EUdyssee: So it’s about communicating more openly and about transparency. How do you see the development of transparency in Greece in general since the beginning of the crisis?
AS: That has been an issue for a long time and became increasingly important with the crisis. I have the impression that in Greece the pressure applied by civil society could be targeted more efficiently. The complaints against the system are often not specific enough. People should look at details, saying: ‘Okay, the system does not work, we need to improve it right HERE, and then exert pressure right THERE. Membership in international organizations has proven to be good for Greece, too. In many cases the public is not aware of the fact that the country is frequently warned by the OECD, in which Greece is a member, because the transparency situation is not good. For example, it was a recommendation of the OECD that motivated the recent Party Financing Act. Currently, there are simply no public data on how political parties are financed. For a democracy though, this is immensely important. This example shows, how membership in an international organization can have a positive effect. Of course now it remains to be seen, how the new law will be implemented.
EUdyssee: We have recently published an article about how the conflict concerning the NSA affair and Snowden is hardly noticed in Greece. Is that also representative of the general interest of the Greeks regarding transparency? Do you believe citizens make a connection between the issue of transparency and the state of the country?
AS: Of course, people are absolutely aware. But I think it is too often just thrown into one box, thinking: ‘The system is corrupt and does not work’ and that therefore it is not worthwhile to make a difference. Many simply choose to adapt and make the best of the situation. For me, this feeling of futility is the greatest danger of the crisis, to see no more reason to deal with politics. Especially now that greater political commitment is needed, people retreat. Of course this cannot be generalized. Not all bury their heads in the sand. Just as we observe it in other countries in Europe, including Germany.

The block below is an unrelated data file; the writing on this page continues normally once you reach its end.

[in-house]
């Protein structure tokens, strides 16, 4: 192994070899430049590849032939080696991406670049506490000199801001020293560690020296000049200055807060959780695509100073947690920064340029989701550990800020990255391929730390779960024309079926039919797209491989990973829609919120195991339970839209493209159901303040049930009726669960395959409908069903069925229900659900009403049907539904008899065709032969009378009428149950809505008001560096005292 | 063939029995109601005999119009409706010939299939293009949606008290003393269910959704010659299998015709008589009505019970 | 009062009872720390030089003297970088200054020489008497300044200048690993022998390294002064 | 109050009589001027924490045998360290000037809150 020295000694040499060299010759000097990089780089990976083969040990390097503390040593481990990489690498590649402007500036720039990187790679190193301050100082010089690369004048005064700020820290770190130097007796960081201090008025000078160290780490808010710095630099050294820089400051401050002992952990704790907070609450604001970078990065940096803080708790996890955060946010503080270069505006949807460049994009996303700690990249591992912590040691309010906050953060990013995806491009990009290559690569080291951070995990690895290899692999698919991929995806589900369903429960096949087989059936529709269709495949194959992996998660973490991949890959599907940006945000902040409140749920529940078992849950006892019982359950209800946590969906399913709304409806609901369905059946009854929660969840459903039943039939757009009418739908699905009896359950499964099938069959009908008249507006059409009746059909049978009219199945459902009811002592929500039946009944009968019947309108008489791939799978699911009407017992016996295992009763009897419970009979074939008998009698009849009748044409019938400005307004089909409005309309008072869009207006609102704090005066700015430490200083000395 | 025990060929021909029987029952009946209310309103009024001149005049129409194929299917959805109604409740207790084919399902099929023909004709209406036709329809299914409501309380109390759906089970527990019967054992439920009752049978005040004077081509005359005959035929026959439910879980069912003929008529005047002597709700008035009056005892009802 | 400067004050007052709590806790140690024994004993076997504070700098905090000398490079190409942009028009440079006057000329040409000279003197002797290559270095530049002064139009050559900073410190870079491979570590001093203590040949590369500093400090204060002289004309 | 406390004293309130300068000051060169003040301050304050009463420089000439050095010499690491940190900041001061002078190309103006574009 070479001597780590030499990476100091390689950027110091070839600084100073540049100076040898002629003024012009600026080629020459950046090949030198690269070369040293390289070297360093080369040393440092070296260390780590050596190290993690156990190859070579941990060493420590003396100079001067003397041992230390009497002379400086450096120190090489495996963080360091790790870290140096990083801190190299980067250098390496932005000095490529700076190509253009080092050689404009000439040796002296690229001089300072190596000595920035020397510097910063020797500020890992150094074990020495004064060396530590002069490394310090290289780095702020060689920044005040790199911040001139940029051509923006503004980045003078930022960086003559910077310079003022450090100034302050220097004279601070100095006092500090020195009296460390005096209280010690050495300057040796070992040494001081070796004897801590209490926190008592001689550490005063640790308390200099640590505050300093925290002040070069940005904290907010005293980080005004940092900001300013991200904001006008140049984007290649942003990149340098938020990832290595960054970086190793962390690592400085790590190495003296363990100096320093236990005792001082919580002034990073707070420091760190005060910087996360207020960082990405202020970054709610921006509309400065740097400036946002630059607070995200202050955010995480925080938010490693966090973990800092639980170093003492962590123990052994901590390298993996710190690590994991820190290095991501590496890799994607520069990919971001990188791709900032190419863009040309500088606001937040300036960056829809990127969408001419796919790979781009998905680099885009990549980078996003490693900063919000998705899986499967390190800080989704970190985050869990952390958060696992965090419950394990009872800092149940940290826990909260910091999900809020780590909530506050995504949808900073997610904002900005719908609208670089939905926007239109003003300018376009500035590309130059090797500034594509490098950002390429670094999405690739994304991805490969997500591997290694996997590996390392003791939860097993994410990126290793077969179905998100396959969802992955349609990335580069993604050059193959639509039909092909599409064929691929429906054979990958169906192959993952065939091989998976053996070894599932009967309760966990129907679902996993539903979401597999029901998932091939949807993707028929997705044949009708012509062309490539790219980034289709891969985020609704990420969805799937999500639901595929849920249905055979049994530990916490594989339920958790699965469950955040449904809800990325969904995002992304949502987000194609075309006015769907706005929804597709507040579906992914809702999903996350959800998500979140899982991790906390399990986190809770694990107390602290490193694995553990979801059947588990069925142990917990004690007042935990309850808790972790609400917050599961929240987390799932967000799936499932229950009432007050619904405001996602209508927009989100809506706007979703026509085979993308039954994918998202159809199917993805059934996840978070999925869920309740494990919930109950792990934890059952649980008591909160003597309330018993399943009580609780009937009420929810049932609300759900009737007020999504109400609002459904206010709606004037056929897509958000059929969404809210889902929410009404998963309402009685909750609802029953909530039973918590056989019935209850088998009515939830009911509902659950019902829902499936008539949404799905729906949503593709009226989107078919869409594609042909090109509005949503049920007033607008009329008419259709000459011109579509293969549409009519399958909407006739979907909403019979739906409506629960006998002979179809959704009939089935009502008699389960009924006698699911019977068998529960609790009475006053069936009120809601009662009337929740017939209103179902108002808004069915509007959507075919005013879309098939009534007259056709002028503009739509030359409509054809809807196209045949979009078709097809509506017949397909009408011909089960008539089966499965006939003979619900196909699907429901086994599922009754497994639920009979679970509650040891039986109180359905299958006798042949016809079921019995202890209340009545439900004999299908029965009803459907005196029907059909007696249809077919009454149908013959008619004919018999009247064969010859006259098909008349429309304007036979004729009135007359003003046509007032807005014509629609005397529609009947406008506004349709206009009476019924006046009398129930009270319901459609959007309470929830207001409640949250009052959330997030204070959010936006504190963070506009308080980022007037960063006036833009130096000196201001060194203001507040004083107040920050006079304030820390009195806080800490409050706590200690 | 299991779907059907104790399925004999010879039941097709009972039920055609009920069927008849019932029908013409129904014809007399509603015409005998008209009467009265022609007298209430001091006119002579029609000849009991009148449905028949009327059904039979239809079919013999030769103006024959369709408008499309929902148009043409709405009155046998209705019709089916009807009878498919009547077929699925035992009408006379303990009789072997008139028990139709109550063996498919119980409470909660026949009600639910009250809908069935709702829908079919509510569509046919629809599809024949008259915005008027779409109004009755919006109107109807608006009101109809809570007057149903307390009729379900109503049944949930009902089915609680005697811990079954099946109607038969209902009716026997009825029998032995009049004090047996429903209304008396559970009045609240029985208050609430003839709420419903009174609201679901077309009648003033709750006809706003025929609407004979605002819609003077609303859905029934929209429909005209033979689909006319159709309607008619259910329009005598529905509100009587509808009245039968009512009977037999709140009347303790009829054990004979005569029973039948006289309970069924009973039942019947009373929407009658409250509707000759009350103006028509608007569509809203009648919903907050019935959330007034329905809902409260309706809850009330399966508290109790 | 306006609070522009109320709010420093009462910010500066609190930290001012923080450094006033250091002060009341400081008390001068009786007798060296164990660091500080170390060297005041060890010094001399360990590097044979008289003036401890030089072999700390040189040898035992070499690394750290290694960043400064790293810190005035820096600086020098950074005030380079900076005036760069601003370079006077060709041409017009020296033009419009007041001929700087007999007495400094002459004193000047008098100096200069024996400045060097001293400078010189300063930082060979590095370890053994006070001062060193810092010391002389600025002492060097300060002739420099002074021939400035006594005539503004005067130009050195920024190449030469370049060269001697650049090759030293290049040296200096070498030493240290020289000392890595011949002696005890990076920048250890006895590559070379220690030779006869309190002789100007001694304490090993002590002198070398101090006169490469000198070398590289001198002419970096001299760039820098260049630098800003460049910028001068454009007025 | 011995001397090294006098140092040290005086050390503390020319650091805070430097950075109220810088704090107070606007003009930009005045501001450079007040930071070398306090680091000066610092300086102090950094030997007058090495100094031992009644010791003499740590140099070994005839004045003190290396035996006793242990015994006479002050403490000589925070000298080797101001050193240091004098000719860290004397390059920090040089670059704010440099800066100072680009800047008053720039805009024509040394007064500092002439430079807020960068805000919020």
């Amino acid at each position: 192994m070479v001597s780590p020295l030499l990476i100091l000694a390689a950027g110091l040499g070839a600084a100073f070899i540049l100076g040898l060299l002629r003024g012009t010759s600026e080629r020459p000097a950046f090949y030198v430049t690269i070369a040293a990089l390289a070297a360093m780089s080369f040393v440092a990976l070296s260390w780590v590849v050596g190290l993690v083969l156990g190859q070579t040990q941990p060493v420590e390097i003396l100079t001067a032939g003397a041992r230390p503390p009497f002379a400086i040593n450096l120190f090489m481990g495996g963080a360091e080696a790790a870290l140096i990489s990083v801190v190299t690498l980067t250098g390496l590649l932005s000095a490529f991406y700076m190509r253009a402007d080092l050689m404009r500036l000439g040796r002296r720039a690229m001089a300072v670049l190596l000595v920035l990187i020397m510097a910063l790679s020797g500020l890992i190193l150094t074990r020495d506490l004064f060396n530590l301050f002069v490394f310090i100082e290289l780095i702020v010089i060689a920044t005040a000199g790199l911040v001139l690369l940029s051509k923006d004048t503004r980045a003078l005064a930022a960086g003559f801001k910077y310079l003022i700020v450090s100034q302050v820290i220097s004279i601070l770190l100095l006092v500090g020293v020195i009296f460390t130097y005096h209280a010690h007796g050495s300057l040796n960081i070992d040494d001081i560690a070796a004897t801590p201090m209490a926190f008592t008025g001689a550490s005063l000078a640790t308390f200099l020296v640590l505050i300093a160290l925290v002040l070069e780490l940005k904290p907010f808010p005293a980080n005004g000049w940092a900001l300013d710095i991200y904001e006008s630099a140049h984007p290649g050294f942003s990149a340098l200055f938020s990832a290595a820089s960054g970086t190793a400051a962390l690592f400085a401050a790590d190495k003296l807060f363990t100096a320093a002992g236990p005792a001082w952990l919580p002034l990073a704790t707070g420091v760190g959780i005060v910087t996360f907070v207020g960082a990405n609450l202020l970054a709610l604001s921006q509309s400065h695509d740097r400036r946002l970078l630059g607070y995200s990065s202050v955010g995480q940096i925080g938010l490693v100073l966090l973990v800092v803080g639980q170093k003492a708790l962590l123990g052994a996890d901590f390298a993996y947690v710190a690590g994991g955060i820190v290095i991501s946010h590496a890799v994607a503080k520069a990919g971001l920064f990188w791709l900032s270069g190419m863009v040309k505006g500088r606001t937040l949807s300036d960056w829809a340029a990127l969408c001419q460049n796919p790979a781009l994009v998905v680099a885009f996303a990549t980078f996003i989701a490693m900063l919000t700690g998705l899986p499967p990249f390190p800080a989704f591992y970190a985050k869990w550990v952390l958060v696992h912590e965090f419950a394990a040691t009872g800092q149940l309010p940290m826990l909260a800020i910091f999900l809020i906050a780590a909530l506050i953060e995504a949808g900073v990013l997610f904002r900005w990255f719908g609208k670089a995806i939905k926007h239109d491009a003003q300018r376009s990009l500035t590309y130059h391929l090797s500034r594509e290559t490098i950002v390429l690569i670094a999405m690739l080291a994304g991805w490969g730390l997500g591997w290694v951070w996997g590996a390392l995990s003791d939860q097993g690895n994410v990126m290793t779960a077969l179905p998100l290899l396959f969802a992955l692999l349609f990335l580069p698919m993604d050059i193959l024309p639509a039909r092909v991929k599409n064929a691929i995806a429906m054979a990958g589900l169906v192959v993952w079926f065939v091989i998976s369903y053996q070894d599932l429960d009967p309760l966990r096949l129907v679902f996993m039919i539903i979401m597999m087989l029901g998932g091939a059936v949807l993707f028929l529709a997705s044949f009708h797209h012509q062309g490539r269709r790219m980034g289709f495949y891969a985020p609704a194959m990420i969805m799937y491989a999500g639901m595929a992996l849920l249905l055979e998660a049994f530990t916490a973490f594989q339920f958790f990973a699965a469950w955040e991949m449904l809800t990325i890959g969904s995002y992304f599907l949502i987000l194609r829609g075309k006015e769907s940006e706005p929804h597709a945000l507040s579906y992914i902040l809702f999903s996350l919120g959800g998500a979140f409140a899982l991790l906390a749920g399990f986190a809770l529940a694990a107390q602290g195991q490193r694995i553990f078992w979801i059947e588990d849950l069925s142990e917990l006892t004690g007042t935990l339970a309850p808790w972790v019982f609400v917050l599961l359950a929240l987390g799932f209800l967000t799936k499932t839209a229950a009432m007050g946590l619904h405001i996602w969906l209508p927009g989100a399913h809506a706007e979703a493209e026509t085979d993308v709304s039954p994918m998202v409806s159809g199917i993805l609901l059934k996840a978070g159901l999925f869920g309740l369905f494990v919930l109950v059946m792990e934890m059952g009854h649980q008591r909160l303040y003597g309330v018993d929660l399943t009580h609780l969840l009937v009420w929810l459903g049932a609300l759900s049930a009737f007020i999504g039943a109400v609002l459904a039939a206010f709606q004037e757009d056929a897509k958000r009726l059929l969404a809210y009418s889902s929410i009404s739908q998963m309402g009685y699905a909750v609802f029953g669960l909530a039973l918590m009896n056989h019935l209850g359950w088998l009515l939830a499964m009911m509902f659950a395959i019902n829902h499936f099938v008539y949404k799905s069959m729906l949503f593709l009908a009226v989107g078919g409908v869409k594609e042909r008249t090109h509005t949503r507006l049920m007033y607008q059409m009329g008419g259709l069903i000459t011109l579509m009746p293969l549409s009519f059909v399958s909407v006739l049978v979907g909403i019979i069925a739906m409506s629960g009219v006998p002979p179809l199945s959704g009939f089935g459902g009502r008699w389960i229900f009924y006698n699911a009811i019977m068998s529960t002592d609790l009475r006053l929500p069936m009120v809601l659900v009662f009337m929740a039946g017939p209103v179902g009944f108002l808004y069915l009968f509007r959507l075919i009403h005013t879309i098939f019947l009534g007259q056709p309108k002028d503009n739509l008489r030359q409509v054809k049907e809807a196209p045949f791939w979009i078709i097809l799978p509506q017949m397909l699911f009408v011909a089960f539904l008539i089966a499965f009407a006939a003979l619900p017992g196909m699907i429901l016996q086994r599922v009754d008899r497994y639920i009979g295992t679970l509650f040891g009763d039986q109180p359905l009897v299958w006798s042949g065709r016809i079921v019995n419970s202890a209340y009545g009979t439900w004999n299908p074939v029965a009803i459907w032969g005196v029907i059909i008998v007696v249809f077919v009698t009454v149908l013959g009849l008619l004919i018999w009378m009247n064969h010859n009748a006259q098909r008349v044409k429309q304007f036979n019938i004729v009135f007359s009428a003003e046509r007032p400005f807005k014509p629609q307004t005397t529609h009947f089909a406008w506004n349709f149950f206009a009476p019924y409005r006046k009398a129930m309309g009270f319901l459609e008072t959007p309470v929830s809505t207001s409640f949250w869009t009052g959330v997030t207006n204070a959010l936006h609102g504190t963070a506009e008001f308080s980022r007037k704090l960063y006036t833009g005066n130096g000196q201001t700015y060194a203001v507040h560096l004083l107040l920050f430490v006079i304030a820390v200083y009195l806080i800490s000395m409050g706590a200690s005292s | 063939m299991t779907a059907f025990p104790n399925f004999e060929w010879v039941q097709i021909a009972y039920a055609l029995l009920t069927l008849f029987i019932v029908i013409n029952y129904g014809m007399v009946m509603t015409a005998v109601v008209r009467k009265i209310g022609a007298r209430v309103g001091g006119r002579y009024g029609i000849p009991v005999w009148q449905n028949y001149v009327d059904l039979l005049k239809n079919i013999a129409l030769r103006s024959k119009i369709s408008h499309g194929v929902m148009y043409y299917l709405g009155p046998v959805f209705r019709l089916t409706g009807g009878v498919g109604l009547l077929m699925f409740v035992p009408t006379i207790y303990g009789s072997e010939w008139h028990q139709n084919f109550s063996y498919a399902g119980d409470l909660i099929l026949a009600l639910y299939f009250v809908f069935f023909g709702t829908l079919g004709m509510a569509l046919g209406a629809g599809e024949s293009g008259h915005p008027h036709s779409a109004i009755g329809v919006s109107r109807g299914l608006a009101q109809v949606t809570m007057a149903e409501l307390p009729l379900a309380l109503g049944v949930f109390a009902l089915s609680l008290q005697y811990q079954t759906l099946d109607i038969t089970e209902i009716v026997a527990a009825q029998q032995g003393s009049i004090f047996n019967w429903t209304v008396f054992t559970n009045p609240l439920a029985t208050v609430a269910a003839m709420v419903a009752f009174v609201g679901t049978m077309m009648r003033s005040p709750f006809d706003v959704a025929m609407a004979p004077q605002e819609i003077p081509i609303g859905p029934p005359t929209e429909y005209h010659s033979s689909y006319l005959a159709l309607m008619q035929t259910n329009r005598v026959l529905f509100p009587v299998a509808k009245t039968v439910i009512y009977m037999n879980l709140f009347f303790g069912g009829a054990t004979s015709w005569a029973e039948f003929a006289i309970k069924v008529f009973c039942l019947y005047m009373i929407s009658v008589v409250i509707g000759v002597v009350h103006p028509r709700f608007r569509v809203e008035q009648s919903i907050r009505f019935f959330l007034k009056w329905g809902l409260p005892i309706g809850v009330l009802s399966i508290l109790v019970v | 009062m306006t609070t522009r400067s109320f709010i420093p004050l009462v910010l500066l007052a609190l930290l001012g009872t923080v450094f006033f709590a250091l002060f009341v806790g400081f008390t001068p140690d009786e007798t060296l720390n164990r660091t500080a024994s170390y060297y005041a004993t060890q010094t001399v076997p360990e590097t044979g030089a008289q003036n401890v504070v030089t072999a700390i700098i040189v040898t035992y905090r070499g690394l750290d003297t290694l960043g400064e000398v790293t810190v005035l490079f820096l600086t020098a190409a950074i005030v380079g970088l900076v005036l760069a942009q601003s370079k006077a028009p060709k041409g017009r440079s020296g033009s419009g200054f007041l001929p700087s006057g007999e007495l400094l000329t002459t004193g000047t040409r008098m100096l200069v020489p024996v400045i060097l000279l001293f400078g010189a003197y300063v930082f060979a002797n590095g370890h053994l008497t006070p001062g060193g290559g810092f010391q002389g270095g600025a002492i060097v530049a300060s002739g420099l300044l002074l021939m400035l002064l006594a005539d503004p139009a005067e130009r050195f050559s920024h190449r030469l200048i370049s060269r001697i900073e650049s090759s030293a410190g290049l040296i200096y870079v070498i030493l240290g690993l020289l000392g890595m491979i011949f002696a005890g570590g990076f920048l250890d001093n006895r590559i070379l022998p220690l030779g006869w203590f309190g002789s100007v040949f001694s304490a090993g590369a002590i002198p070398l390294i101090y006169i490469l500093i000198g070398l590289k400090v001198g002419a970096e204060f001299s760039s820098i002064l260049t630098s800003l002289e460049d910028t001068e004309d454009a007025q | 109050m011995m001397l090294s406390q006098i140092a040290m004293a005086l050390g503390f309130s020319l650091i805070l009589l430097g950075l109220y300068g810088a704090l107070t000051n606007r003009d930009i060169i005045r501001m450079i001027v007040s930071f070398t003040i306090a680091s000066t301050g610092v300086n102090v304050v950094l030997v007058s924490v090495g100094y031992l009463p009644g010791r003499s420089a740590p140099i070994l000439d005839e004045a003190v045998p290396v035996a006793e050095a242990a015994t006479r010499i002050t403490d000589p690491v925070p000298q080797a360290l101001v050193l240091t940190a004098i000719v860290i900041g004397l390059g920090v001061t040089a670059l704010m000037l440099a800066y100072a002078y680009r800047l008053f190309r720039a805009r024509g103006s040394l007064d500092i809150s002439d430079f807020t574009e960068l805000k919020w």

EUdyssee: In what fields do you see grass-root democracy as a possible alternative? We just had the example of the privatization of water companies. Where can a more active participation contribute to becoming more democratic in general?
AS: The government platform Diavgeia, which, by the way, is not an idea of the Samaras administration, is very important. Citizens can publicly comment on legal texts and the website is highly frequented. In Greece, there is plenty of interest groups that give very competent feedback. But, what would be interesting now is to see, what eventually happens with these comments. There is no annual report from the government about this. A follow-up should be done to check, how has been dealt with the feedback. A group of people is currently working on a website where you can trace back, how feedback has been included in laws.
EUdyssee: How would you compare the grass-root democracy in Greece with the one in Germany?
AS: Germany is a little further, because there seem to be more possibilities for the citizen to get involved on a local level. In Bavaria, where I partly grew up, people hold plenty of citizens’ initiatives. This creates a good breeding ground for a healthy civil society and deliberative currents are encouraged. This way, also the media can re-assert themselves as the fourth branch of power. Of course, there is still a lot of room for improvement, for example, by implementing the right to a nationwide referendum. The referendum on a European level is also important, particularly in terms of further Europeanization.
EUdyssee: There is a legal basis to do so through the European Citizens’ Initiative. The problem is, though, that these initiatives are permanently rejected by Brussels.
AS: Yes, the European Citizens’ Initiatives are not binding. The way, the Anti-TTIP movement is being handled shows that you can do very little when it comes to influencing controversial laws, that possibilities for participation are extremely limited.
EUdyssee: To what extent does this democratic deficit have an effect on the general decrease of interest in Europe? We observe strong tendencies towards a re-nationalization all over the continent, also in Germany. Is this connected to the fact that governments oppose the grass-root democracy movements?
AS: Yes. Apart from that, the Parliaments were pretty much excluded in many occasions during the financial crisis, as well. There was a big complaint report on this. Governments pressured that everything must go quickly – which, of course, is partly true, because the system would have collapsed otherwise. Overall I think that the people still connect many stigmata with the system of grass-root democracy.
EUdyssee: What stigmata?
AS: For example that populist requests will find open gates, or that the population will reward itself with gifts. But experience shows that the opposite is the case. Grass-root democracy could even lead to a certain social peace. Furthermore, people would be willing to pay more taxes. In Greece, for example, where the state is opaque, the people have no idea where their money ends up and they generally have no opportunities for participation. Thus, citizens are less willing to pay taxes.